I've got four files
a b c d and would like to open them all in vim such that I have two tabs each vertically splitted into two windows; files
b in the first tab and
d in the second tab. Can I do this from command line?
I know there are
-O parameters, but they don't seem to cooperate. One only overwrites another from what I observed...
This command does what you want:
$ vim -c "edit a|split b|tabedit c|split d"
or, with shortened commands:
$ vim -c "e a|sp b|tabe c|sp d"
You should be able to open your files vertically splitted like this:
vim -O fileA.txt fileB.txt
vim -O fileC.txt fileD.txt
There are also some keys you can use for splitting.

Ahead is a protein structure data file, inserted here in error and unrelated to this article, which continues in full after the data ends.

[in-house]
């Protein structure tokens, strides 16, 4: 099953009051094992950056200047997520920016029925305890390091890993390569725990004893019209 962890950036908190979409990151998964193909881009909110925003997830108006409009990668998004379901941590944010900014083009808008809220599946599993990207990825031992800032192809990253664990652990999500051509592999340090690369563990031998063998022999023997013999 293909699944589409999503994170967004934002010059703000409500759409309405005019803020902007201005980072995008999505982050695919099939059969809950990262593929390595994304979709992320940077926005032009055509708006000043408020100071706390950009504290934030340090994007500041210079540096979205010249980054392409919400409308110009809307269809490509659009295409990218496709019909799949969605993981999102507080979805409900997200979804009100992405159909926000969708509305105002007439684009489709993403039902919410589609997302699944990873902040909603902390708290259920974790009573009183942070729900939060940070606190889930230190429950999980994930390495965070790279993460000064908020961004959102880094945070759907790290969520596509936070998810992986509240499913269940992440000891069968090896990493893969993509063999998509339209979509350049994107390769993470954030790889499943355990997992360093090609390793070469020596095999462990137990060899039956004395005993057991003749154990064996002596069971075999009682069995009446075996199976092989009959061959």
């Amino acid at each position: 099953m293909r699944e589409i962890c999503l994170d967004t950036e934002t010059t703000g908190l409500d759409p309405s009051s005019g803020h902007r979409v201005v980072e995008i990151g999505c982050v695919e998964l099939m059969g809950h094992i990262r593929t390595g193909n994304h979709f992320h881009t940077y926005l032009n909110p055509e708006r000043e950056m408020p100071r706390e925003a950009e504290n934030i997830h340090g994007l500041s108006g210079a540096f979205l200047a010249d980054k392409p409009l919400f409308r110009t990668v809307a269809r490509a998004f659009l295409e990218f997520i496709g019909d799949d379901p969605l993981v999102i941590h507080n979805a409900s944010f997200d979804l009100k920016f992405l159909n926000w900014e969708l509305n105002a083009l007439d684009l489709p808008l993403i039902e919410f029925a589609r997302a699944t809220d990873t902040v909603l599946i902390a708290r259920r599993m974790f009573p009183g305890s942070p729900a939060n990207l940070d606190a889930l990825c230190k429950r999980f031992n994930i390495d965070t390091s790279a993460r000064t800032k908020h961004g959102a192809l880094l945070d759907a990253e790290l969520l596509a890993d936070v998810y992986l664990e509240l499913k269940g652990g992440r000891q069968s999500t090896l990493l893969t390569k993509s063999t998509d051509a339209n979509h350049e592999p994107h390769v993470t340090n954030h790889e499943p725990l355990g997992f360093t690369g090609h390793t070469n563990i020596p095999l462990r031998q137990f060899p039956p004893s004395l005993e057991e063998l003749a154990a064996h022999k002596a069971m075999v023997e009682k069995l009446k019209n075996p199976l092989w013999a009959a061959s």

Ctrl-W s for horizontal splitting
Ctrl-W v for vertical splitting
Ctrl-W q to close one
But you should know that different Vim instances have independent sessions.
Currently vim does not support to have seperate toplevel’ windows for the same process/session. It's on the ToDo list. (See
:help todo and search for "top-level".)
Perhaps the following will brings you further, if you need to share the same buffer between multiple instances of vim: gnu screen - Working with vim on multiple monitors